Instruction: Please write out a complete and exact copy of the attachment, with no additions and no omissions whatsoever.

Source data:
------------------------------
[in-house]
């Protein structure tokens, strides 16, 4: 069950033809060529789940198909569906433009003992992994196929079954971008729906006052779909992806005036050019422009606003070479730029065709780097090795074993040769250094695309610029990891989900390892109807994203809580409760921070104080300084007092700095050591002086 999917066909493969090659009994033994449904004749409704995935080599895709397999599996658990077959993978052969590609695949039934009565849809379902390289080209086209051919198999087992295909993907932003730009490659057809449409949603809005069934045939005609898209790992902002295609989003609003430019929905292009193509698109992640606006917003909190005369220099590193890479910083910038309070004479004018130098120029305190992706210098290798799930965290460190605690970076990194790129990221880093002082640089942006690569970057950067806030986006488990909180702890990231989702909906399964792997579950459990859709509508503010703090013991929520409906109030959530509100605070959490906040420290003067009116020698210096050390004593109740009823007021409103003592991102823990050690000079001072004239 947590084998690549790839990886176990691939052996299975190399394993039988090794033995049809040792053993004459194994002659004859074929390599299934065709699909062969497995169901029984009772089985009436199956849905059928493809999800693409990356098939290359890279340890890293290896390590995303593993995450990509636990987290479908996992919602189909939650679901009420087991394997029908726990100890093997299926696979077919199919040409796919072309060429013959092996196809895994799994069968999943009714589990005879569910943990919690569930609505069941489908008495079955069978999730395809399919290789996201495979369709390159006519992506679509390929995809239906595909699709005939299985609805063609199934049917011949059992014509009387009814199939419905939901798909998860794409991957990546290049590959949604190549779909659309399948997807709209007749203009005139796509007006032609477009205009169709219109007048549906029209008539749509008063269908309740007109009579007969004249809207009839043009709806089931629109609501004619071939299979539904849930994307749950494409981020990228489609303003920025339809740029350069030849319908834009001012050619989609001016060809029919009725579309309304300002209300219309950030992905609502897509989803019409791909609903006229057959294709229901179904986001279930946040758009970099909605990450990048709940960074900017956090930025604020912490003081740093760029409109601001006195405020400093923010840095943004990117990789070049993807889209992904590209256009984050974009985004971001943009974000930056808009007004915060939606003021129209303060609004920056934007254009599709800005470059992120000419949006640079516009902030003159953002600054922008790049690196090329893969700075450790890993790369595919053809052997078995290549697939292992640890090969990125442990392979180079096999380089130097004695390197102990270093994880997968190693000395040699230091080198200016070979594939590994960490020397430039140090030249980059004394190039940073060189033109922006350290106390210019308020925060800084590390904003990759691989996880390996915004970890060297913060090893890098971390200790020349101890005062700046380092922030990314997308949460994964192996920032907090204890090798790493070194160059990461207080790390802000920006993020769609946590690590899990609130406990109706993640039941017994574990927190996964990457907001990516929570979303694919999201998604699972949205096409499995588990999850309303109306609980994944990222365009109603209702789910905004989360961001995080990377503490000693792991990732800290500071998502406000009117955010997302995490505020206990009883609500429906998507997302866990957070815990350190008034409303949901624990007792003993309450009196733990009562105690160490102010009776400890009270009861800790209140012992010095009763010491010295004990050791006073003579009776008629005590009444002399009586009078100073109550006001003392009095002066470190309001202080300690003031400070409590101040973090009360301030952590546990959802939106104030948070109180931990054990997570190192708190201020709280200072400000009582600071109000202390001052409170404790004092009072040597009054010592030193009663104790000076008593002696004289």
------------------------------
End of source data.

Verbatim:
[in-house]
């Protein structure tokens, strides 16, 4: 069950033809060529789940198909569906433009003992992994196929079954971008729906006052779909992806005036050019422009606003070479730029065709780097090795074993040769250094695309610029990891989900390892109807994203809580409760921070104080300084007092700095050591002086 999917066909493969090659009994033994449904004749409704995935080599895709397999599996658990077959993978052969590609695949039934009565849809379902390289080209086209051919198999087992295909993907932003730009490659057809449409949603809005069934045939005609898209790992902002295609989003609003430019929905292009193509698109992640606006917003909190005369220099590193890479910083910038309070004479004018130098120029305190992706210098290798799930965290460190605690970076990194790129990221880093002082640089942006690569970057950067806030986006488990909180702890990231989702909906399964792997579950459990859709509508503010703090013991929520409906109030959530509100605070959490906040420290003067009116020698210096050390004593109740009823007021409103003592991102823990050690000079001072004239 947590084998690549790839990886176990691939052996299975190399394993039988090794033995049809040792053993004459194994002659004859074929390599299934065709699909062969497995169901029984009772089985009436199956849905059928493809999800693409990356098939290359890279340890890293290896390590995303593993995450990509636990987290479908996992919602189909939650679901009420087991394997029908726990100890093997299926696979077919199919040409796919072309060429013959092996196809895994799994069968999943009714589990005879569910943990919690569930609505069941489908008495079955069978999730395809399919290789996201495979369709390159006519992506679509390929995809239906595909699709005939299985609805063609199934049917011949059992014509009387009814199939419905939901798909998860794409991957990546290049590959949604190549779909659309399948997807709209007749203009005139796509007006032609477009205009169709219109007048549906029209008539749509008063269908309740007109009579007969004249809207009839043009709806089931629109609501004619071939299979539904849930994307749950494409981020990228489609303003920025339809740029350069030849319908834009001012050619989609001016060809029919009725579309309304300002209300219309950030992905609502897509989803019409791909609903006229057959294709229901179904986001279930946040758009970099909605990450990048709940960074900017956090930025604020912490003081740093760029409109601001006195405020400093923010840095943004990117990789070049993807889209992904590209256009984050974009985004971001943009974000930056808009007004915060939606003021129209303060609004920056934007254009599709800005470059992120000419949006640079516009902030003159953002600054922008790049690196090329893969700075450790890993790369595919053809052997078995290549697939292992640890090969990125442990392979180079096999380089130097004695390197102990270093994880997968190693000395040699230091080198200016070979594939590994960490020397430039140090030249980059004394190039940073060189033109922006350290106390210019308020925060800084590390904003990759691989996880390996915004970890060297913060090893890098971390200790020349101890005062700046380092922030990314997308949460994964192996920032907090204890090798790493070194160059990461207080790390802000920006993020769609946590690590899990609130406990109706993640039941017994574990927190996964990457907001990516929570979303694919999201998604699972949205096409499995588990999850309303109306609980994944990222365009109603209702789910905004989360961001995080990377503490000693792991990732800290500071998502406000009117955010997302995490505020206990009883609500429906998507997302866990957070815990350190008034409303949901624990007792003993309450009196733990009562105690160490102010009776400890009270009861800790209140012992010095009763010491010295004990050791006073003579009776008629005590009444002399009586009078100073109550006001003392009095002066470190309001202080300690003031400070409590101040973090009360301030952590546990959802939106104030948070109180931990054990997570190192708190201020709280200072400000009582600071109000202390001052409170404790004092009072040597009054010592030193009663104790000076008593002696004289």